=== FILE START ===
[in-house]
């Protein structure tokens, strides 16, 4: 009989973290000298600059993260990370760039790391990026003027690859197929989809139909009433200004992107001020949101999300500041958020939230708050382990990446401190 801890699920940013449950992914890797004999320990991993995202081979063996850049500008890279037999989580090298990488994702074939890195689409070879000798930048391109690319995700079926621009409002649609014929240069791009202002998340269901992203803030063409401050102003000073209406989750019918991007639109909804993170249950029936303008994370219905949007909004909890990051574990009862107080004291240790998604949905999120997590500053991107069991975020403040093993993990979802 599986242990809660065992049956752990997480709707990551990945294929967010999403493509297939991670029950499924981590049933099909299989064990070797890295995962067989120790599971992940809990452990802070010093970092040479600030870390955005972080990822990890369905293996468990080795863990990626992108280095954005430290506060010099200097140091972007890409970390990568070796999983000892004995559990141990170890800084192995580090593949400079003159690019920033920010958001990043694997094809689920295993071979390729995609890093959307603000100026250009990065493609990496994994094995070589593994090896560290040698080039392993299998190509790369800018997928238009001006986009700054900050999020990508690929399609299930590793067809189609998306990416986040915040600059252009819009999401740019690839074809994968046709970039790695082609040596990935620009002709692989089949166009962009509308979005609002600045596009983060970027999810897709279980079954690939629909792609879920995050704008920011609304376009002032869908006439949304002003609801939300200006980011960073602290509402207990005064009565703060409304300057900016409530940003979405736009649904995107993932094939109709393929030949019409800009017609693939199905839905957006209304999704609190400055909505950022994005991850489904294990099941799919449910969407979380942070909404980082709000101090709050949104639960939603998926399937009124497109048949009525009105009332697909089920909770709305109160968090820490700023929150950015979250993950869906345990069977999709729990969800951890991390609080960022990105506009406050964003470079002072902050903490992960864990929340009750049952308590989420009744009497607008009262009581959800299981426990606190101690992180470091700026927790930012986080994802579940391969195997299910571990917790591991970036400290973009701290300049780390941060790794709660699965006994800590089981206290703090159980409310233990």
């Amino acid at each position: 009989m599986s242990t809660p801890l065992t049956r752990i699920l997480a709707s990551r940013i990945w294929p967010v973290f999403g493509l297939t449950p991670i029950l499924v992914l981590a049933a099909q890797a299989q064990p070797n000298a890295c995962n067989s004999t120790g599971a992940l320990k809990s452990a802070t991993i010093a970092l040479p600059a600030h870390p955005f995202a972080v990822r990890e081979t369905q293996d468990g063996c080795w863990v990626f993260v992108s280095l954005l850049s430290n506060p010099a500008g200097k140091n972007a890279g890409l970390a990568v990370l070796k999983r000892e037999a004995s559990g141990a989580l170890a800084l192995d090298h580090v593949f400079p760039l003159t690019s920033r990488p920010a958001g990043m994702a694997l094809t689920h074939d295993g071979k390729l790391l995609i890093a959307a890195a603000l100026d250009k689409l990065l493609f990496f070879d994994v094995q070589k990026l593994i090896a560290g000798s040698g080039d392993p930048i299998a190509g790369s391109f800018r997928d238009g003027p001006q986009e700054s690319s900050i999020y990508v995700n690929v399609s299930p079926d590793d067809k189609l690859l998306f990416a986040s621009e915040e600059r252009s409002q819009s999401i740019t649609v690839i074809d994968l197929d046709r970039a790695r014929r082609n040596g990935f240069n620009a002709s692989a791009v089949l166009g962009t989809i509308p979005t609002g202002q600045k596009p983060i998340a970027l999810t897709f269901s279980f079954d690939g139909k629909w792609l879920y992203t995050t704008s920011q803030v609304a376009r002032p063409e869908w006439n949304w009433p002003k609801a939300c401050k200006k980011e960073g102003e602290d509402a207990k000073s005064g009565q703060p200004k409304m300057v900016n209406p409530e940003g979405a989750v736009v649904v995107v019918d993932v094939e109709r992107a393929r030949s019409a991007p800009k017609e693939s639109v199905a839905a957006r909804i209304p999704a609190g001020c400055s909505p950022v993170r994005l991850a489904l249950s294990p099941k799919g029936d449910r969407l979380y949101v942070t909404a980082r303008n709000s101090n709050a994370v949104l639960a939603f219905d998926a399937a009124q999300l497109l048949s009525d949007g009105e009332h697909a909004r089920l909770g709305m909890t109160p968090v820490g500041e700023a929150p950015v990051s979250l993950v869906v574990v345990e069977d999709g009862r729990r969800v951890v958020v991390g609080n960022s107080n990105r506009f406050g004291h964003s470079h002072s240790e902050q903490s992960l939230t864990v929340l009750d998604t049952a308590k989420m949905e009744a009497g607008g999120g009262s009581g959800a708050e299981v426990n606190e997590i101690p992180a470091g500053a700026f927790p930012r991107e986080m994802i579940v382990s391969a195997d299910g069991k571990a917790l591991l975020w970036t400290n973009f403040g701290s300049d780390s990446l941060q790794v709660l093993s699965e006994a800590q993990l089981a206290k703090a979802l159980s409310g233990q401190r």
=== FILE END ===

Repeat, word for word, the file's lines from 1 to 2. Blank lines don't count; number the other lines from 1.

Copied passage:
[in-house]
């Protein structure tokens, strides 16, 4: 009989973290000298600059993260990370760039790391990026003027690859197929989809139909009433200004992107001020949101999300500041958020939230708050382990990446401190 801890699920940013449950992914890797004999320990991993995202081979063996850049500008890279037999989580090298990488994702074939890195689409070879000798930048391109690319995700079926621009409002649609014929240069791009202002998340269901992203803030063409401050102003000073209406989750019918991007639109909804993170249950029936303008994370219905949007909004909890990051574990009862107080004291240790998604949905999120997590500053991107069991975020403040093993993990979802 599986242990809660065992049956752990997480709707990551990945294929967010999403493509297939991670029950499924981590049933099909299989064990070797890295995962067989120790599971992940809990452990802070010093970092040479600030870390955005972080990822990890369905293996468990080795863990990626992108280095954005430290506060010099200097140091972007890409970390990568070796999983000892004995559990141990170890800084192995580090593949400079003159690019920033920010958001990043694997094809689920295993071979390729995609890093959307603000100026250009990065493609990496994994094995070589593994090896560290040698080039392993299998190509790369800018997928238009001006986009700054900050999020990508690929399609299930590793067809189609998306990416986040915040600059252009819009999401740019690839074809994968046709970039790695082609040596990935620009002709692989089949166009962009509308979005609002600045596009983060970027999810897709279980079954690939629909792609879920995050704008920011609304376009002032869908006439949304002003609801939300200006980011960073602290509402207990005064009565703060409304300057900016409530940003979405736009649904995107993932094939109709393929030949019409800009017609693939199905839905957006209304999704609190400055909505950022994005991850489904294990099941799919449910969407979380942070909404980082709000101090709050949104639960939603998926399937009124497109048949009525009105009332697909089920909770709305109160968090820490700023929150950015979250993950869906345990069977999709729990969800951890991390609080960022990105506009406050964003470079002072902050903490992960864990929340009750049952308590989420009744009497607008009262009581959800299981426990606190101690992180470091700026927790930012986080994802579940391969195997299910571990917790591991970036400290973009701290300049780390941060790794709660699965006994800590089981206290703090159980409310233990």